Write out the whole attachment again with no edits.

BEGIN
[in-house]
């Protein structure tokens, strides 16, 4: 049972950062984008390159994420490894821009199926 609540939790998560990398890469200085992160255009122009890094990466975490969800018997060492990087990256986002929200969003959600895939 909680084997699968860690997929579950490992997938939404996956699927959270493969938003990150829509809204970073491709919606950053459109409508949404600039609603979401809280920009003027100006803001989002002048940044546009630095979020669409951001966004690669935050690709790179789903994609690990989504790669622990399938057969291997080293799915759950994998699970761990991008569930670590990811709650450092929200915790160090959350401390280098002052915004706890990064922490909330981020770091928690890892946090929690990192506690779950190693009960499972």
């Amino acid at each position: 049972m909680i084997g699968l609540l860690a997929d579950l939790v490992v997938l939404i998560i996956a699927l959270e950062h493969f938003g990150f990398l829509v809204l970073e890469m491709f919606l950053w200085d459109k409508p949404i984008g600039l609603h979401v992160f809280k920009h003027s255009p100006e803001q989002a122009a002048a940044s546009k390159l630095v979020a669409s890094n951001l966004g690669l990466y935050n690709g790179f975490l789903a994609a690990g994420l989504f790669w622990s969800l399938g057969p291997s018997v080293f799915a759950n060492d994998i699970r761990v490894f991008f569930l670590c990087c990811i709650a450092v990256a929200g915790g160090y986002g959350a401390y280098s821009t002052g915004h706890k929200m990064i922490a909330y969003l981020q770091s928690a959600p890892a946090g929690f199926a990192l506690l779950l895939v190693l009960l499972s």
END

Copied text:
[in-house]
């Protein structure tokens, strides 16, 4: 049972950062984008390159994420490894821009199926 609540939790998560990398890469200085992160255009122009890094990466975490969800018997060492990087990256986002929200969003959600895939 909680084997699968860690997929579950490992997938939404996956699927959270493969938003990150829509809204970073491709919606950053459109409508949404600039609603979401809280920009003027100006803001989002002048940044546009630095979020669409951001966004690669935050690709790179789903994609690990989504790669622990399938057969291997080293799915759950994998699970761990991008569930670590990811709650450092929200915790160090959350401390280098002052915004706890990064922490909330981020770091928690890892946090929690990192506690779950190693009960499972």
């Amino acid at each position: 049972m909680i084997g699968l609540l860690a997929d579950l939790v490992v997938l939404i998560i996956a699927l959270e950062h493969f938003g990150f990398l829509v809204l970073e890469m491709f919606l950053w200085d459109k409508p949404i984008g600039l609603h979401v992160f809280k920009h003027s255009p100006e803001q989002a122009a002048a940044s546009k390159l630095v979020a669409s890094n951001l966004g690669l990466y935050n690709g790179f975490l789903a994609a690990g994420l989504f790669w622990s969800l399938g057969p291997s018997v080293f799915a759950n060492d994998i699970r761990v490894f991008f569930l670590c990087c990811i709650a450092v990256a929200g915790g160090y986002g959350a401390y280098s821009t002052g915004h706890k929200m990064i922490a909330y969003l981020q770091s928690a959600p890892a946090g929690f199926a990192l506690l779950l895939v190693l009960l499972s």